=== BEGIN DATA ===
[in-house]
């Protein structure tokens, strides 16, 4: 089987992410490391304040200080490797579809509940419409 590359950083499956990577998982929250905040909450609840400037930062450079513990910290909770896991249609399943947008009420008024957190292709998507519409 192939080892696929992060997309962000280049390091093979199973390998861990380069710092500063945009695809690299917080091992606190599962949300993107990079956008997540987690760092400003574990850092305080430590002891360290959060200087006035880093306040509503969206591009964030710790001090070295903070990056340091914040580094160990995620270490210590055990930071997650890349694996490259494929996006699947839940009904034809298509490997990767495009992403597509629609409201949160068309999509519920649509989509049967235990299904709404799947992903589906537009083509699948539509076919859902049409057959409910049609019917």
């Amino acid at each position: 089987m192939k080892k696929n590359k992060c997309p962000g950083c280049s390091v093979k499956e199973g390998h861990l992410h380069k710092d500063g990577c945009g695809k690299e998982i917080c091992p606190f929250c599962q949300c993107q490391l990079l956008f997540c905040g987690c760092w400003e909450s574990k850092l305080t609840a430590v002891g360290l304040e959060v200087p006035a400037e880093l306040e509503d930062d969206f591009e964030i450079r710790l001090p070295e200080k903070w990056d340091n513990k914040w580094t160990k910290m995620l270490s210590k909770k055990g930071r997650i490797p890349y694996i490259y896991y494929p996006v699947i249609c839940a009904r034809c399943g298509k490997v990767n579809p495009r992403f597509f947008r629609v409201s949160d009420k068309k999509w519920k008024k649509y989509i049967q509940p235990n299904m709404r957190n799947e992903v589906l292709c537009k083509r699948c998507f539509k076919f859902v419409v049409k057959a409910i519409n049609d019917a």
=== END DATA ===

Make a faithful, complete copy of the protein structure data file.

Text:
[in-house]
């Protein structure tokens, strides 16, 4: 089987992410490391304040200080490797579809509940419409 590359950083499956990577998982929250905040909450609840400037930062450079513990910290909770896991249609399943947008009420008024957190292709998507519409 192939080892696929992060997309962000280049390091093979199973390998861990380069710092500063945009695809690299917080091992606190599962949300993107990079956008997540987690760092400003574990850092305080430590002891360290959060200087006035880093306040509503969206591009964030710790001090070295903070990056340091914040580094160990995620270490210590055990930071997650890349694996490259494929996006699947839940009904034809298509490997990767495009992403597509629609409201949160068309999509519920649509989509049967235990299904709404799947992903589906537009083509699948539509076919859902049409057959409910049609019917």
């Amino acid at each position: 089987m192939k080892k696929n590359k992060c997309p962000g950083c280049s390091v093979k499956e199973g390998h861990l992410h380069k710092d500063g990577c945009g695809k690299e998982i917080c091992p606190f929250c599962q949300c993107q490391l990079l956008f997540c905040g987690c760092w400003e909450s574990k850092l305080t609840a430590v002891g360290l304040e959060v200087p006035a400037e880093l306040e509503d930062d969206f591009e964030i450079r710790l001090p070295e200080k903070w990056d340091n513990k914040w580094t160990k910290m995620l270490s210590k909770k055990g930071r997650i490797p890349y694996i490259y896991y494929p996006v699947i249609c839940a009904r034809c399943g298509k490997v990767n579809p495009r992403f597509f947008r629609v409201s949160d009420k068309k999509w519920k008024k649509y989509i049967q509940p235990n299904m709404r957190n799947e992903v589906l292709c537009k083509r699948c998507f539509k076919f859902v419409v049409k057959a409910i519409n049609d019917a």